The typical law firm business model and lawyer hubris often stymie effective succession planning.
Not that long ago, there was a plethora of articles and consultants focused on succession planning for law firms. You couldn’t attend a legal conference without seeing numerous presentations by well-heeled so-called experts on the subject. Of late, though, the craze seems to have died down. Propose a presentation on the issue now, and you probably won’t be invited to speak. It will be met with heh….old topic, already covered.
That’s why I was surprised to hear Laura Leopard, founder, and CEO of the consulting firm Leopard Solutions, being interviewed on the podcast, The Geek in Review, on just this subject. I must admit; I almost didn’t listen because I thought the topic had been beaten to death, and because I thought it had nothing to do with tech or innovation.
But after listening, I concluded just the opposite. Leopard talked about the results of a Study conducted by her company on the quality and existence of succession plans in law firms. The result: unfortunately, the prevalence of comprehensive succession planning in law firms is relatively low. In fact, succession planning in many law firms, by and large, doesn’t exist.
Ok, so what. Old lawyers hanging on to power. What else is new? But this failure reflects what is so wrong about our profession. A profession too often controlled by lawyer hubris and self-interest. A business model designed to not only permit self-interest and a focus on the here and now but encourages it.
Leadership of Long-Term Institutions Should Make Room for Others, Right?
Years ago, I was on the board of a nonprofit with several hundred members. At one particular meeting, we spent hours lamenting the need for more involvement of many members in leadership and the work of the organization. The prevailing view was that the ingrates don’t care. That the new generation is all about themselves. They are too lazy. The same people always have to do the work, or it won’t get done.
After all the griping, we turned to the next agenda item: our upcoming fundraiser and who would staff the various booths. The most popular booth was, as you might guess, the beer booth. When I suggested that we give someone different a chance at running the booth, I was immediately shouted down. Joe has always run that booth. We can’t take it away from him. We don’t do things like that here.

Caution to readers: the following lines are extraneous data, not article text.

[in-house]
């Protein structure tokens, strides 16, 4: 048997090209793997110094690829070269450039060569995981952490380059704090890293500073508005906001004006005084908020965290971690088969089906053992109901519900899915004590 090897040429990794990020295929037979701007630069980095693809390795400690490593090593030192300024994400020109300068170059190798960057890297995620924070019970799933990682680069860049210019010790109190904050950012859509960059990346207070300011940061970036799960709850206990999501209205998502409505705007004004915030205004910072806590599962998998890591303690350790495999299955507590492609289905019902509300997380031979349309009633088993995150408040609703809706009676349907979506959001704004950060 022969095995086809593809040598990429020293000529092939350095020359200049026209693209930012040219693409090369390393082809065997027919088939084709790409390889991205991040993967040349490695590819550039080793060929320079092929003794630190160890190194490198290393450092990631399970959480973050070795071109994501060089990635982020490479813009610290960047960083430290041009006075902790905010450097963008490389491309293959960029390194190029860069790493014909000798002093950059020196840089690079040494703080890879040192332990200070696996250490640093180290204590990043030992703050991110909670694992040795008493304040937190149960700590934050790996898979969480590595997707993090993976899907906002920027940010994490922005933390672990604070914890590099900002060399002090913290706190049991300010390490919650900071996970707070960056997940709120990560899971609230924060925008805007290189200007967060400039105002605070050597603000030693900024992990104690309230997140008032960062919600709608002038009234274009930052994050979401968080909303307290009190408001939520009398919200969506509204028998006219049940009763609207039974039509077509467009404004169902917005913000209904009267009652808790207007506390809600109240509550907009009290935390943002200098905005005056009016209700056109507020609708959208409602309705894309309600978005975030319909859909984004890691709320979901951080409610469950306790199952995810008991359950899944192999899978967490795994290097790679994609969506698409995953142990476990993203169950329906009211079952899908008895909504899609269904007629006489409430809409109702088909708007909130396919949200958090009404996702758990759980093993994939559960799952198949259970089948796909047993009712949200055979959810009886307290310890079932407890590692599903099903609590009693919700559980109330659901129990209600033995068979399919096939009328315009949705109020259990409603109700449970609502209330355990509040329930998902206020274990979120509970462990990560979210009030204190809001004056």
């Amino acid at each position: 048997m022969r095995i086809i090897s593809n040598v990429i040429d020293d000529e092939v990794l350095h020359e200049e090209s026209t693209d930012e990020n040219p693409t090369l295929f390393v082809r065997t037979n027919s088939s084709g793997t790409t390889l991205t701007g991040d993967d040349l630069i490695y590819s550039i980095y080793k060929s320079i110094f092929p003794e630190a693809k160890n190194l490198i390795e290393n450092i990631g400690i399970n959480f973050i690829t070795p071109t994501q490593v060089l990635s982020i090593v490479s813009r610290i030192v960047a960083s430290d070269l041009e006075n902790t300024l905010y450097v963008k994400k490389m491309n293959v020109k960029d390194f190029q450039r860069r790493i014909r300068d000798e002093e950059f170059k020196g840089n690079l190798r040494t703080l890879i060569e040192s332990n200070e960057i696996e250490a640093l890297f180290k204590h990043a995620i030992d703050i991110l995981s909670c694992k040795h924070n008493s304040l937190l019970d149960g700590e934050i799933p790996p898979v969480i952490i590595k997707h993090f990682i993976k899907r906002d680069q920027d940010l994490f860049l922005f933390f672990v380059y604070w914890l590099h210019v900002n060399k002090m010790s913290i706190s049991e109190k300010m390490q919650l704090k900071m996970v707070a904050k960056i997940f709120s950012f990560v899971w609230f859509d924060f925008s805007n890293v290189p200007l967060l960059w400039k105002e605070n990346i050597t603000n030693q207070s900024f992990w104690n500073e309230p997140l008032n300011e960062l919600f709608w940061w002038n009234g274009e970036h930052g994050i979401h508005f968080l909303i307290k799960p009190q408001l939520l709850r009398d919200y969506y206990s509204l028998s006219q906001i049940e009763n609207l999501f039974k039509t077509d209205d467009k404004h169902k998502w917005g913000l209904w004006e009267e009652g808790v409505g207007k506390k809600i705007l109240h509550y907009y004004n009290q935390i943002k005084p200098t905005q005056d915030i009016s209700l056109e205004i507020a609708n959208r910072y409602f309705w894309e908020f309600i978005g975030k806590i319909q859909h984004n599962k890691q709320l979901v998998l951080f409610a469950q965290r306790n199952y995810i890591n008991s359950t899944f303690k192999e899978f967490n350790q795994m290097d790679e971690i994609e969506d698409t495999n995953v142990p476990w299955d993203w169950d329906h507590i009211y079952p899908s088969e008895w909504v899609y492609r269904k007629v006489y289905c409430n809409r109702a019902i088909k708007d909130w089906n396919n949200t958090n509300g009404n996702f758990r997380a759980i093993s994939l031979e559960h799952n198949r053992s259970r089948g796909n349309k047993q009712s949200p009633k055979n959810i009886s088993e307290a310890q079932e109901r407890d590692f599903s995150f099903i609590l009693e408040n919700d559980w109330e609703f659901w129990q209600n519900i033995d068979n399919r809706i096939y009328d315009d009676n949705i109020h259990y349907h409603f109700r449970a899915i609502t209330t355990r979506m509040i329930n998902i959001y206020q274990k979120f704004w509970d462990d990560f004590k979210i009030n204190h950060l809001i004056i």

So much for making room for others.
The point is if you want future leadership and member participation in an organization, you have to make room for others to be involved and lead. I see all too often people in leadership roles in all sorts of organizations hanging on for 25 or more years. They simply like being a leader and don’t want to give it up. But that doesn’t help the organization. That doesn’t get the next generation of leaders ready. It doesn’t encourage others to participate.
Law Firms Are Even Worse
It’s essential to recognize the broader implications this attitude holds for the legal profession. This is a reminder of how professional dynamics, characterized by a focus on the present and individual achievements, can sometimes hinder the nurturing of future leaders.
When you turn to law firms, this phenomenon is even more pronounced. Why? Leopard opines that one reason is that older lawyers see the younger lawyers as lazy and not willing to sacrifice like the older layers did. Ergo, the young lawyers aren’t qualified to lead, and the older ones must stay in place “to protect the firm.”
Since when have most lawyers been interested in their firms as an institution?
Please. Since when have most lawyers been interested in their firms as an institution? Most law firms’ business model isn’t built for that. In most firms, profits are divided up at the end of the year. There’s rarely any investment in those profits in the future. For many lawyers, it’s all about getting what you can now.